Vallarta Botanical Gardens features more than 3,000 plant species. // (c) 2012
Beyond Puerto Vallarta’s seaside promenade, art galleries and fine restaurants, clients can enjoy adventures galore on several easy day excursions.
Sailing to Yelapa Village
A sailing trip to Yelapa, past jungle-clad mountains, is a must. The quaint fishing village just received electricity less than 10 years ago and can only be reached by boat. Clients who book with Pegaso Chartering will sail on the 52-foot teak Tinuviel (maximum 28 passengers). It’s a relaxing cruise out with coffee and sweet rolls while listening to mellow Simon & Garfunkel tunes. About two hillocks before Yelapa, there’s a snorkel stop to swim with peacock-blue damsel fish and other marine critters.
In Yelapa, a cobblestone path leads past a workshop, where villagers carve beautiful rosewood statues, to a waterfall cascading down into a deep freshwater pool (perfect for a cool dip). And few can resist buying a slice of still-warm coconut pie from the original “pie lady,” who has been baking and selling her famous pies in Yelapa for 35 years.
Lunch is served at a beachfront restaurant, followed by sunning and swimming in the crystal-clear waters. On the return, the Tinuviel’s sails are unfurled to catch the breeze, and everyone kicks back with margaritas in hand.
Vallarta Botanical Gardens
Just 11 miles south of Puerto Vallarta, the Vallarta Botanical Gardens features more than 3,000 different species of plants. Getting to the 250-acre preserve, nestled 1,300 feet above sea level in the Sierra Madre Mountains, is part of the fun — the drive by taxi (or local bus, which is inexpensive and easy to catch) winds along lush mountainous coastline.
Much of the gardens consist of natural tropical forest with short hiking trails to a river where clients can swim. Walking past tangled vanilla vines, they will be amazed by the rising and falling symphony of birdsong and cicadas and the variety of butterflies flitting about. Registered with Botanic Gardens Conservation International in England, the gardens also include roses and orchids, a field of 6,000 blue agaves and a carnivorous plant collection.
Clients should be sure to have lunch on the outdoor deck of the gardens’ Hacienda de Oro restaurant. We loved the mojitos, made with basil and mint (picked fresh from the gardens) and organic wood-oven pizza.
Mule Ride and Ziplining
A high-speed Zodiac ride, a jungle drive, a mule ride and a rappel down waterfalls are all part of the adrenalin-fueled “Outdoor Adventure” tour, offered by leading tour operator Vallarta Adventures. It’s also known as the “OMG! What am I doing!” tour. At least that is exactly how we felt about the time we ziplined down the “Wet Chicken Line” (screaming the whole time) into a natural river pool with a gigantic splash.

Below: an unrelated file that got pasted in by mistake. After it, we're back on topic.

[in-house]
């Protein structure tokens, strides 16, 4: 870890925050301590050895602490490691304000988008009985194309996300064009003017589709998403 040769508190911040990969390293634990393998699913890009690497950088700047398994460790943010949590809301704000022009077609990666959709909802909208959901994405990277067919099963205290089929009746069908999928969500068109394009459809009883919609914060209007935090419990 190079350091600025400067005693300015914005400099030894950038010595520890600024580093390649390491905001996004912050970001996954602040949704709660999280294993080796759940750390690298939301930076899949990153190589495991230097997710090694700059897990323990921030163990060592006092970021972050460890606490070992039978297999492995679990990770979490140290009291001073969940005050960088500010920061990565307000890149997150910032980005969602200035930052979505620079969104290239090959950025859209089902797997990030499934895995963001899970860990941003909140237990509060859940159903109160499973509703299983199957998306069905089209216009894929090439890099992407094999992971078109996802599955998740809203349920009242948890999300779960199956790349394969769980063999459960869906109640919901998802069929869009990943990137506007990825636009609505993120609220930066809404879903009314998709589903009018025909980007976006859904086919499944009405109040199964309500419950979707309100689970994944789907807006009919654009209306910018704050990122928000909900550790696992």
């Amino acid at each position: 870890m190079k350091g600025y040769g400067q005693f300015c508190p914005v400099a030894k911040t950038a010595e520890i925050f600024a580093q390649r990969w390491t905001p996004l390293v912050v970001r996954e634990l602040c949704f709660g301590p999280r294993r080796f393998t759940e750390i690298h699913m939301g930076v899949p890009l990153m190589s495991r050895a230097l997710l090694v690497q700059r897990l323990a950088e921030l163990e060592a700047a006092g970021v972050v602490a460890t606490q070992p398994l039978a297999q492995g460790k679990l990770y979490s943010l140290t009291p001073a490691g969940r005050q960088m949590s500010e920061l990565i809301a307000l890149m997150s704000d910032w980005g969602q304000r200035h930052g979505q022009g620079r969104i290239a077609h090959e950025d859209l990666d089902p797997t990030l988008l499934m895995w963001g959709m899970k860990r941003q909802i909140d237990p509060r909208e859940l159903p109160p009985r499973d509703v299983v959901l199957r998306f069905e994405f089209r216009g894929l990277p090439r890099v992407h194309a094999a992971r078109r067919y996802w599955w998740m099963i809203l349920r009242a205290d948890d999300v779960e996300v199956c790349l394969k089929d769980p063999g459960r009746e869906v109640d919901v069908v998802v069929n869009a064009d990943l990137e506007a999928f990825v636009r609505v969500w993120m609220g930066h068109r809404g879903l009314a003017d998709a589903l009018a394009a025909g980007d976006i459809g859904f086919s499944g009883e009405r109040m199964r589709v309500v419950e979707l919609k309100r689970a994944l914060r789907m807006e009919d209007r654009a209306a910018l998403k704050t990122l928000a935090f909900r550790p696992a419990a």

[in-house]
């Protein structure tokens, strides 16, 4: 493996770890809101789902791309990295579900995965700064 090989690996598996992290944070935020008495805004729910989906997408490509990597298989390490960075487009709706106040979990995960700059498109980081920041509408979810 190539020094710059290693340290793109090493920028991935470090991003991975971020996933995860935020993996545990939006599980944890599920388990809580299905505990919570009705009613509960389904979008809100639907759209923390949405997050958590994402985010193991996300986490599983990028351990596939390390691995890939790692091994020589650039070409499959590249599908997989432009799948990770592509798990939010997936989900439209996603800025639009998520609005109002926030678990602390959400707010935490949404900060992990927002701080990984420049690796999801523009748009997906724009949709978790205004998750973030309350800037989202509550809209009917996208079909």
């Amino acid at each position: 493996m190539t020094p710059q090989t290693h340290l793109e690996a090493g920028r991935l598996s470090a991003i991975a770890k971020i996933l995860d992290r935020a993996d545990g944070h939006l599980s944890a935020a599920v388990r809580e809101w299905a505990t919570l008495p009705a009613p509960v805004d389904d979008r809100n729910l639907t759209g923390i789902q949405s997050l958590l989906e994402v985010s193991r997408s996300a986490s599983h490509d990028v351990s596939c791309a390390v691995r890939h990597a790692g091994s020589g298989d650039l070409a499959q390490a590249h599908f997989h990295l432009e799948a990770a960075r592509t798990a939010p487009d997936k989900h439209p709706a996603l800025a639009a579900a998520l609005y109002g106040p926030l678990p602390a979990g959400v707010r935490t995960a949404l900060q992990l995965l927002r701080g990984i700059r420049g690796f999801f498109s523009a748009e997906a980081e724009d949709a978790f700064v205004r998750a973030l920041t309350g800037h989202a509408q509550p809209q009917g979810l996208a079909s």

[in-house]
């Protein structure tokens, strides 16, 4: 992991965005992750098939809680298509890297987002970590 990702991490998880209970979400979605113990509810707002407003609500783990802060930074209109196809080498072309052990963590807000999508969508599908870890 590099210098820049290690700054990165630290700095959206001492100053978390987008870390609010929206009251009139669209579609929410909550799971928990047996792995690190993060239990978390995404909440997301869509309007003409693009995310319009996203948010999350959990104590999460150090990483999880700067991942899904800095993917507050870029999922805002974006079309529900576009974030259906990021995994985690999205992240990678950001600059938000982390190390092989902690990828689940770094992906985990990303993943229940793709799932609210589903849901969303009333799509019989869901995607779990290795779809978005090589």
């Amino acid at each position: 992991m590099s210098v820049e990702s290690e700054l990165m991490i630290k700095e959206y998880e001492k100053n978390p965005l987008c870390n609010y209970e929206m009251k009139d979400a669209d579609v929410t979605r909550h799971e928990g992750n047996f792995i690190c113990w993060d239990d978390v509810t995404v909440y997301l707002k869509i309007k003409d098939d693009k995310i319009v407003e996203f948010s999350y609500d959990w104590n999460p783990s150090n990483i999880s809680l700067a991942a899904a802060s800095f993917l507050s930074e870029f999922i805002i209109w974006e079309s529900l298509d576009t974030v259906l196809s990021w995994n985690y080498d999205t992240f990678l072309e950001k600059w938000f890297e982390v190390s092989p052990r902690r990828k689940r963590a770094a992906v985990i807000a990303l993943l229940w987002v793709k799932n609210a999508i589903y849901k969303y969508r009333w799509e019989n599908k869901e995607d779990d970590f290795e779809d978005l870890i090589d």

But first, we zoomed along in a Zodiac to the tiny fishing village of Boca de Tomatlan. There, we boarded yellow Unimogs (open-air Mercedes 4x4s with huge wheels) for a bumpy ride up a potholed dirt road into jungle-like hills. At an agave cactus plantation, we hoisted ourselves atop mules for a 30-minute ride to 2,500 feet above sea level — no small feat, as these mules sometimes had their own ideas of where they wanted to go.
Last came the waterfall rappeling and ziplining across — and into — rivers, including soaring 200 feet above the ground on a 1,000-foot line. We were drenched by the end but exhilarated. And we felt safe throughout, knowing the tour meets the standards of the U.S.-based Association for Challenge Course Technology.
Bird Watching at Las Marietas Islands
A protected UNESCO marine sanctuary, the uninhabited Marietas Islands are one of the few places in the world where clients can see a blue-footed booby (more commonly only spotted in the Galapagos Islands). We chose to visit with EcoTours de Mexico, which takes no more than 12 guests by van and a Zodiac-type boat on biologist-led tours.
The Marietas’ underwater sea caves, lava tubes and corals are also home to a kaleidoscope of colorful fish, sea turtles, eagle rays and sea horses. So snorkeling is a major part of these tours too. But when we visited, the nutrient-rich waters weren’t as clear as, say, the Caribbean. We found the comical blue-footed boobies much more fascinating to watch.
The volcanic islands themselves are also interesting to sail around — tall plumes of spray gush out of blowholes and the water has carved arches under which clients can swim when the tide is right.